Trump’s Steel Boondoggle Harms Consumers

Posted: Jul 18, 2017 12:01 AM
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Trump’s Steel Boondoggle Harms Consumers

Editor's Note: This column was written by Andrew Wilford

President Trump wants to impose tariffs on imported steel. Despite threats by the rest of the G-20 to enter into a transatlantic trade war in response, Trump remains undeterred, yet another reminder that Trump’s proposal represents a shortsighted handout for the domestic steel industry that will only end up harming the American economy. Rather than hiding behind specious national security arguments to justify protectionism, Trump should be up-front about what steel tariffs represent: another unnecessary tax on the American consumer.

The Trump administration’s main rationale for steel tariffs has been that the United States’s steel industry is too weak to provide raw materials for the American military. Trump has been focusing on this justification (rather than his real objective of protecting the steel industry) so he can use an obscure rule that gives the president power to impose tariffs if foreign imports cause a national security threat. According to Trump, steel imports need to be restricted in order to allow the domestic steel industry to grow strong enough to supply the military––thus the national security justification.

But this argument drastically overstates the threat the United States faces from insufficient steel to supply the military. Only 3 percent of domestic steel production from last year went towards defense and national security, suggesting that there is more than enough steel being produced in the country to supply the military should the need arise. Steel has also declined in importance as a necessary raw material to the military, with high-tech plastics and smart fabrics becoming far more important.

Additionally, complete reliance on domestic steel would almost certainly be unnecessary, even in the face of a national security threat, so the administration’s justifications are even more hollow. Despite the fact that three-quarters of steel consumed domestically came from within the country last year, eight of the top ten countries that the U.S. imports steel from are allies or other friendly nations. Together, these countries make up about three-quarters of American steel imports. In almost any scenario, the United States could continue to rely on steel imports from these countries as steel production declines domestically, particularly neighbors Canada and Mexico (who are among the top four exporters of steel to the United States).

Of course, the real reason that the President wants to impose tariffs on steel imports is to protect the American steel manufacturing industry from foreign competition. The well-connected industry that stands to benefit from tariffs has voiced strong support for Trump’s policy, and it is no coincidence that steel mills in the United States are heavily concentrated in Southern and Rust Belt states that voted for Trump. But while the President’s political favorites reap the rewards, other Americans will suffer.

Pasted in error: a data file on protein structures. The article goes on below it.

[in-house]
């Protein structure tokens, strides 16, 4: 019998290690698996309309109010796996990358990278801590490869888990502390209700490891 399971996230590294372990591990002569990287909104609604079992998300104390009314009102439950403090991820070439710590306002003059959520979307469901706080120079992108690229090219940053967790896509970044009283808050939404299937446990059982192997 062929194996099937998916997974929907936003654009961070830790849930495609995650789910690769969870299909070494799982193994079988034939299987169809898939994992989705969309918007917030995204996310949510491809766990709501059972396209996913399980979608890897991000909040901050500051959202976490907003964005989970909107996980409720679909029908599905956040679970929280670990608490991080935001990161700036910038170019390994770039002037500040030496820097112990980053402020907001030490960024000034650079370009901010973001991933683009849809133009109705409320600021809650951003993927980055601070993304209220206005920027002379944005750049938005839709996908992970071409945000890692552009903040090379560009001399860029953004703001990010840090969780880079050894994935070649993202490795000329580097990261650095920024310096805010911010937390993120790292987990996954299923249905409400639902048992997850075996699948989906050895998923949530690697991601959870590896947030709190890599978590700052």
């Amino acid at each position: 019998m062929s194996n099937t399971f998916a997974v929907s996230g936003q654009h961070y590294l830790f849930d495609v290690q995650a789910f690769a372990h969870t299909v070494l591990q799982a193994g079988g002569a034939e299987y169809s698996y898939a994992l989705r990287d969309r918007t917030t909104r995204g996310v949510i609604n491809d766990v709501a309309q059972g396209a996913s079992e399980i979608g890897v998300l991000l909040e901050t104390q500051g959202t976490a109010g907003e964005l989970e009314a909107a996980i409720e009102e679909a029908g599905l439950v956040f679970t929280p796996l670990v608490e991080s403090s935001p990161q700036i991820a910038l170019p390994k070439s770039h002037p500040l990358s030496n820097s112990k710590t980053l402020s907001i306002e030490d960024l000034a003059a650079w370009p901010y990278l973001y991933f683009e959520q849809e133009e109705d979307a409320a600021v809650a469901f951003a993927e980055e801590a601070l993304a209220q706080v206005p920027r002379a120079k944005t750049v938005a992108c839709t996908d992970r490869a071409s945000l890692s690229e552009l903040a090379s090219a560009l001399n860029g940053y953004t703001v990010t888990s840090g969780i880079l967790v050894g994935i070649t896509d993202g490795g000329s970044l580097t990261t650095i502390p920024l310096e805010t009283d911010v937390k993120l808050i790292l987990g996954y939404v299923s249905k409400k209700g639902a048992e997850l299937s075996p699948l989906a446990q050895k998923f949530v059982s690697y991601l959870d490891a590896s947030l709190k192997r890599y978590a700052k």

The clearest consequence of steel tariffs will come in the form of retaliatory tariffs. The EU has already singled out the bourbon industry as a target for retaliation, possibly hoping to divide Republican leadership through targeting Mitch McConnell’s home state. Kentucky bourbon represents a 20 percent share of the $654 million in U.S. spirit exports to the EU, and the industry as a whole is an $8.5 billion industry in Kentucky. Representatives of the Distilled Spirits Council of the United States have warned that retaliatory tariffs would negatively impact consumers and producers of distilled spirits.

Even if other countries did not respond with their own tariffs, steel tariffs would still not represent good economic policy. Advocates of steel tariffs have claimed that they would punish China, as a nation which “dumps” steel on the world market, yet China does not crack the list of the top ten exporters of steel to the United States and would not be seriously damaged by sanctions. Instead, downstream industries in the U.S. which rely on steel as a raw material would be the hardest hit, as prices would rise and quality would decrease, since tariffs artificially restrict competition. Auto industry manufacturers alone are responsible for over 900,000 jobs, while steel companies employ less than 150,000. The U.S. Tire Manufacturer’s Association has testified that steel tariffs would cause a significant disruption in tire production. Trump would be damaging far larger industries in the name of protecting a single smaller industry.

The president should abandon his attempts to launch an unnecessary trade war over steel. American corporations do not need any more bailouts, and this one would have serious unintended consequences.